In the midst of a global pandemic, it appears that many professionals are turning toward certifications – like the CMA® (Certified Management Accountant) – to either advance or pivot their careers. 

That was the message from Dennis Whitney, CMA, CAE, ICMA senior vice president, who recently wrote an article in a prominent business education publication about this development and what it means for those preparing for the CMA exam.

In the August 29 issue of BizEd, titled “Certified to Work,” Whitney explored the different ways accounting and finance professionals have gained new skills – and what’s changing. He writes, “Historically, upskilling has often been accomplished through formal business school education. But academic institutions have not been shielded from the effects of the COVID-19 pandemic. According to a survey from the American Council on Education, the majority of university presidents predict that their schools will see drops in summer and fall enrollments, and they worry about the long-term financial viability of their institutions.”

Whitney discussed the value of certifications, like the CMA, which offer an excellent alternative and complement to B-school education. He explained that according to a recent IMA survey, “Many professionals value certifications for helping them quickly develop skills in strategy, ethical decision making, and financial planning and analysis. They also note that certifications help them achieve greater skill versatility, resourcefulness, adaptability, and technological competence. These traits are increasingly valued by employers, especially those that have had to cut costs by laying off staff.”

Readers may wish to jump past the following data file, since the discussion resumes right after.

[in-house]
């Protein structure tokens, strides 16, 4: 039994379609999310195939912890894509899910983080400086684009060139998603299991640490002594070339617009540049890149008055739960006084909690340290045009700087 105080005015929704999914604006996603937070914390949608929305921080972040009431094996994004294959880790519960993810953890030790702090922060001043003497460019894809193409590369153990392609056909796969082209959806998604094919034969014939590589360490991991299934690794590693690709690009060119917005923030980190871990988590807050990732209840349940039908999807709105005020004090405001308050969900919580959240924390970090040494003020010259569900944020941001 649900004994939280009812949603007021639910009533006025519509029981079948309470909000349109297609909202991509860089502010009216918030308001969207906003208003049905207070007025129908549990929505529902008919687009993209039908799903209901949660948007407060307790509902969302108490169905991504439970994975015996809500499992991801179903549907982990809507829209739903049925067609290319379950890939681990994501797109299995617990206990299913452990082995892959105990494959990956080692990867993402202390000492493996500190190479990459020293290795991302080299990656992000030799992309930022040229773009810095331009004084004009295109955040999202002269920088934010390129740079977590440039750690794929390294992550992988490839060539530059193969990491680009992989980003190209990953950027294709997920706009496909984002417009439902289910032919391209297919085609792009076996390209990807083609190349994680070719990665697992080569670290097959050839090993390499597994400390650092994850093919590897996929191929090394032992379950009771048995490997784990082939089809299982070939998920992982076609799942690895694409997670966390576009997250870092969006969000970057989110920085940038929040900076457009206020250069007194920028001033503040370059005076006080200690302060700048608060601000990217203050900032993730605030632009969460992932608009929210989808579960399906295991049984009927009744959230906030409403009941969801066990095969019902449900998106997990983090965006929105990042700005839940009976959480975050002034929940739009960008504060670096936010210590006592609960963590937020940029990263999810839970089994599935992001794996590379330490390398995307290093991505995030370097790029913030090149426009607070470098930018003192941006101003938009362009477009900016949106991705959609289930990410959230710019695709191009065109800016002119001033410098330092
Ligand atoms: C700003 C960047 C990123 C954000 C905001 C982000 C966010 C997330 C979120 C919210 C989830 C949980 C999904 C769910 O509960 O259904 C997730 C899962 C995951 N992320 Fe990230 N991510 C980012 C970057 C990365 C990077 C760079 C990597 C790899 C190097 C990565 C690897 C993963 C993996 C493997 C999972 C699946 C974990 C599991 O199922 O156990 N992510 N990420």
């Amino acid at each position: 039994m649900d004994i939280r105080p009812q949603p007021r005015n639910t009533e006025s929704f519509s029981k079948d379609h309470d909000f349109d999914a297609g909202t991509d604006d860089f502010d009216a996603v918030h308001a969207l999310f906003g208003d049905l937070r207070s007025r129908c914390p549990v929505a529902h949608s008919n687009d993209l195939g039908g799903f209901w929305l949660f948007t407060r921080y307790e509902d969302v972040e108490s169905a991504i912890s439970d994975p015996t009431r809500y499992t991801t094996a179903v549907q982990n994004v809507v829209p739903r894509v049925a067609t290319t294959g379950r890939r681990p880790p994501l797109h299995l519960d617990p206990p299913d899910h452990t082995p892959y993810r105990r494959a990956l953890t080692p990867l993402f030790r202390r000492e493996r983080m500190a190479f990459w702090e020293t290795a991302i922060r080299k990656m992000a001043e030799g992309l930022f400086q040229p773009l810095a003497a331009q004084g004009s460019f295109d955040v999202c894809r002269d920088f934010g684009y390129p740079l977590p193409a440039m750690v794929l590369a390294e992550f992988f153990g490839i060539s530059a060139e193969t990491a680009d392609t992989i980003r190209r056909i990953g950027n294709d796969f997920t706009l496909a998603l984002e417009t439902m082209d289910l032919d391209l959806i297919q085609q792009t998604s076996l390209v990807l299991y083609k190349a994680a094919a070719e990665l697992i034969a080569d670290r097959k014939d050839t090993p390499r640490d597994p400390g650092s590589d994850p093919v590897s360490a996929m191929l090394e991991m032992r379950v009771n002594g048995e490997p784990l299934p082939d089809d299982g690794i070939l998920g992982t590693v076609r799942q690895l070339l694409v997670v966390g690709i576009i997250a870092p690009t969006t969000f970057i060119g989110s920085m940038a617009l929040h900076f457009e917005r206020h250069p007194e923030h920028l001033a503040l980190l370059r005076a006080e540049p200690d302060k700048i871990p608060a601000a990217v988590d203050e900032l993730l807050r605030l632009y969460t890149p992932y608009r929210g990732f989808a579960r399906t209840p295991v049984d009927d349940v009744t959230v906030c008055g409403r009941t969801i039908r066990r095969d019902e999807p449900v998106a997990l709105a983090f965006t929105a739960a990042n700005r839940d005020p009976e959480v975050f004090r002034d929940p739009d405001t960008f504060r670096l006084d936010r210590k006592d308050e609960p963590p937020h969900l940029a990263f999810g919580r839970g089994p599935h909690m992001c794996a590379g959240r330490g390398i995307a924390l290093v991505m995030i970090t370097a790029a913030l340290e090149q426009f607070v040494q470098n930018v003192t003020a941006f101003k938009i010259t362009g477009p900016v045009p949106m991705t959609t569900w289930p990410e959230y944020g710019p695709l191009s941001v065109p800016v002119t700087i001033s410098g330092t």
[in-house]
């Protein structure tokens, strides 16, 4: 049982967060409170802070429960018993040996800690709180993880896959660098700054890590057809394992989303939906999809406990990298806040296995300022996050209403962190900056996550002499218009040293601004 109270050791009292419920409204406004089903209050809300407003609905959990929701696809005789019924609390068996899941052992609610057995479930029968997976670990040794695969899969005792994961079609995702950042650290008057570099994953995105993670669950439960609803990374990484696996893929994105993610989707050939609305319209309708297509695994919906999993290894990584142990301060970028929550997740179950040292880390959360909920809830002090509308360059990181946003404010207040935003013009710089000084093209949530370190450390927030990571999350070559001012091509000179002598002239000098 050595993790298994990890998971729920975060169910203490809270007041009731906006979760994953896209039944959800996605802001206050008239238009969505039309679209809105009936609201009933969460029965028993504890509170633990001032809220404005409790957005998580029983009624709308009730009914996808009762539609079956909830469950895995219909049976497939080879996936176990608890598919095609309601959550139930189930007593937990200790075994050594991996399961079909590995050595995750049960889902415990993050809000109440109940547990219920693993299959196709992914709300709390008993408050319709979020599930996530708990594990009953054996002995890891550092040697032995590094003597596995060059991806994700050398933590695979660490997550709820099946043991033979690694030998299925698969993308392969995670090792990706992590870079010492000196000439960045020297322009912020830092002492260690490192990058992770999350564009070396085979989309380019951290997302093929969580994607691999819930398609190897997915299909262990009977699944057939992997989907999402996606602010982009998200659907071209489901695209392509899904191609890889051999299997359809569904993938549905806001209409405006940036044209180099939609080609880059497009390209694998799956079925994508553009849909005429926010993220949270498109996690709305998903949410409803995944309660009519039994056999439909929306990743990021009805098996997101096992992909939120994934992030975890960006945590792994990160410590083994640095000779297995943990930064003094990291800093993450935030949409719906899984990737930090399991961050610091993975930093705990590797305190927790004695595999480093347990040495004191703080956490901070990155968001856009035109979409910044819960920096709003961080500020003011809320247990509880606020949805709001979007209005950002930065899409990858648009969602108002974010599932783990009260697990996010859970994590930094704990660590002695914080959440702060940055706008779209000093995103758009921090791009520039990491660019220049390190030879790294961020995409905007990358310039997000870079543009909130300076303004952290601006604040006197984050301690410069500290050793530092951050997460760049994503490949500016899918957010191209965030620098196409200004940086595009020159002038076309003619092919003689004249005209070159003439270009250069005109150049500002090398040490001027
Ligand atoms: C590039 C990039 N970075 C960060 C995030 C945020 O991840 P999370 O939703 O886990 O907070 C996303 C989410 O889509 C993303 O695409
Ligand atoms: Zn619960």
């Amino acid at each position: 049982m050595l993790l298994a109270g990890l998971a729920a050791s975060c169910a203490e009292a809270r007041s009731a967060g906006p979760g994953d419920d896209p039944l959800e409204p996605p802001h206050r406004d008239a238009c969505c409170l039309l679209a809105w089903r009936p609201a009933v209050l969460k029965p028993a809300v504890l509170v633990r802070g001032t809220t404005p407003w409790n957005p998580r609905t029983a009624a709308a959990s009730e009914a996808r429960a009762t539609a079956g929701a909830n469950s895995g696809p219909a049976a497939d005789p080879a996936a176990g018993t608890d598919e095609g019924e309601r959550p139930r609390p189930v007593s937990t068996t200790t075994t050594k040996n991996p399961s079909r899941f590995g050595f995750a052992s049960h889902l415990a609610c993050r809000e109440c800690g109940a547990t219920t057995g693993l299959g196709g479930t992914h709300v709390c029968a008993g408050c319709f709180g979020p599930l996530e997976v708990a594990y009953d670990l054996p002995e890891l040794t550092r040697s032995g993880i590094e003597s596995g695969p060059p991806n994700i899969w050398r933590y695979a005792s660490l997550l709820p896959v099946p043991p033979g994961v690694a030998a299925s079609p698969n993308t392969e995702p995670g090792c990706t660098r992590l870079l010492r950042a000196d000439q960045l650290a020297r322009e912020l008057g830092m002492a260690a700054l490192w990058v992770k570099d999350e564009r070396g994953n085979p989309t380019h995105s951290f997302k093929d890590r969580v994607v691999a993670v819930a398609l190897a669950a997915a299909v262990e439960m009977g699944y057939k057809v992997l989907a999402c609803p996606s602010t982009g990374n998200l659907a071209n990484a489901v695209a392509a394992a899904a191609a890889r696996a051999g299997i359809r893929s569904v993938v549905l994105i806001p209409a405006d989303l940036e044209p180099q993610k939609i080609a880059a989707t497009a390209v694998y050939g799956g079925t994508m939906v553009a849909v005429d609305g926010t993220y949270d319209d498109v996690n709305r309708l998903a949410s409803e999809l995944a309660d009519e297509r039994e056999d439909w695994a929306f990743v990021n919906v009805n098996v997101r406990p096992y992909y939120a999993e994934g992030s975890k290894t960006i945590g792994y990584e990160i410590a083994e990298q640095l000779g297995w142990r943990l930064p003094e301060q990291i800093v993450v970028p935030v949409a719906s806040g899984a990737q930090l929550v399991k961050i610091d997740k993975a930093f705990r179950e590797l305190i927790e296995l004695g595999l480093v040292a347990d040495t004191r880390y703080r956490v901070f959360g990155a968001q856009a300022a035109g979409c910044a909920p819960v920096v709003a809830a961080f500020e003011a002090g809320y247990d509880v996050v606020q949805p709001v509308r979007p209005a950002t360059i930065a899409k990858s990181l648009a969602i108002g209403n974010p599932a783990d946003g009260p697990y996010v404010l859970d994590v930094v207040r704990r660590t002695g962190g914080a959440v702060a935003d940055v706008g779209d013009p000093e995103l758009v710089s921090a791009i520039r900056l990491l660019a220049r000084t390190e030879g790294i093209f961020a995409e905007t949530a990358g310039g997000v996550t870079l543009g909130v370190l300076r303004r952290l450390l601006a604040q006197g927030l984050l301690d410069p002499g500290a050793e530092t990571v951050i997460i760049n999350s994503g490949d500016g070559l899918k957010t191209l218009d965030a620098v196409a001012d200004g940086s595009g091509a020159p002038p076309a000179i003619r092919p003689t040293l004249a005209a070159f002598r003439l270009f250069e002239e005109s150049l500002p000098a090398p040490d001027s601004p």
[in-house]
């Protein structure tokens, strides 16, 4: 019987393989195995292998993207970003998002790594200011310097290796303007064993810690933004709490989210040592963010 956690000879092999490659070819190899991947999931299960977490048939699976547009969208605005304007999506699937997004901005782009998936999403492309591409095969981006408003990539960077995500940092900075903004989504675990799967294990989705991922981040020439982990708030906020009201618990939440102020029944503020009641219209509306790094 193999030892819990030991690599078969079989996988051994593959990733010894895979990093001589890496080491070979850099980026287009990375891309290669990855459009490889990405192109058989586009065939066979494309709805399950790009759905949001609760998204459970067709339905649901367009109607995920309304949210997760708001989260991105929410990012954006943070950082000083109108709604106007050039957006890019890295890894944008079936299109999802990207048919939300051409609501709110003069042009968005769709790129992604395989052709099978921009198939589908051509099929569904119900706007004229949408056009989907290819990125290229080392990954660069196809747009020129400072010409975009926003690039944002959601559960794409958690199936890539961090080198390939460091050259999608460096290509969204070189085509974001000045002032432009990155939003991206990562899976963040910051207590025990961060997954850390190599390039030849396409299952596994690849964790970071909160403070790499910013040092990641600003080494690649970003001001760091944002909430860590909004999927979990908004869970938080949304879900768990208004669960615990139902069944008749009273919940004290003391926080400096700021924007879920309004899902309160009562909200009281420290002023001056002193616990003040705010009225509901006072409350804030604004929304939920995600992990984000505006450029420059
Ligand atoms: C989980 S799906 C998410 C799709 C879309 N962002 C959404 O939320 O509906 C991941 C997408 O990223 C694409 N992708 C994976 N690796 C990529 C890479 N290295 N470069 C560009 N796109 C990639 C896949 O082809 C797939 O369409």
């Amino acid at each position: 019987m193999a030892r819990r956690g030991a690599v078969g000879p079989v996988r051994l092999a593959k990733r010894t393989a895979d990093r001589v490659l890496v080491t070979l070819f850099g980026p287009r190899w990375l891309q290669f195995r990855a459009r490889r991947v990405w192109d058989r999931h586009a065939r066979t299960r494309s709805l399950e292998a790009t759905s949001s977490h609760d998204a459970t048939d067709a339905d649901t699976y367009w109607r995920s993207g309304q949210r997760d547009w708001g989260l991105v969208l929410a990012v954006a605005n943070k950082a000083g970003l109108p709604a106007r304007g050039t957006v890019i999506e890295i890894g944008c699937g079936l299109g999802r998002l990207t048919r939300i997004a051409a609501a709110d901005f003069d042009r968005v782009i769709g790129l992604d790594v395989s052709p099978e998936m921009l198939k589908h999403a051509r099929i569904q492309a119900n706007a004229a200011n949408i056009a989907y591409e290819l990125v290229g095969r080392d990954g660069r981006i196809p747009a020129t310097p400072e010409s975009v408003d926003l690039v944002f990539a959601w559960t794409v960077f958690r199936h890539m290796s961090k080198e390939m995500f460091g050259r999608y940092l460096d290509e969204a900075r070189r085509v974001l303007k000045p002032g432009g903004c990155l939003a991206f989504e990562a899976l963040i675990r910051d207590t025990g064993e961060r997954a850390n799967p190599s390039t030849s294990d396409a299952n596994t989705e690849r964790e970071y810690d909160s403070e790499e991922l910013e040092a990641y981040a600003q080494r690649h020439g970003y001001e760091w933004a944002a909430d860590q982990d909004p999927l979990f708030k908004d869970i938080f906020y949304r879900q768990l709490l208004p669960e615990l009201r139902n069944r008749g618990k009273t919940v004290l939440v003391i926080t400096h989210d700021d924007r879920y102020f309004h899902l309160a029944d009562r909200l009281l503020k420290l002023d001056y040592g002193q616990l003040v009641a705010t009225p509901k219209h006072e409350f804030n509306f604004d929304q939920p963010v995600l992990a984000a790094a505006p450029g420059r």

Whitney also made the connection between career advancement and certification, observing, “Studies show that for 40% of organizations, certification credentials are important factors in promotion decisions. This tracks with the finding that more than half of finance and accounting professionals believe professional certifications offer employees opportunities to cultivate transferable skills that will give them an edge in the job market.”

Whitney shared related thoughts in a Count Me In® podcast, titled “CMA Update!” in July. In addition to sharing news about the status and updates on the program, Whitney described the effects of the pandemic and the role of CMAs in rebuilding. 

“CMAs, in particular, can help companies not only survive, but also rebuild and grow, and that, of course, helps our economies, which are hurting during this pandemic-induced recession,” he noted. “Companies need to be able to do their best to survive, to keep as many jobs as they can to meet customer demand and keep their companies in business.”
He continued, “The CMA exam is focused – on skills like planning analysis and decision support – and CMAs can use these skills to help senior decision makers identify growth opportunities, which will help companies prosper, not only now, but well into the future. Because when the pandemic ends, many companies are going to realize that they need to innovate their business models and revise their long-term business strategy. And CMAs can be the trusted business advisors to help guide the way forward.”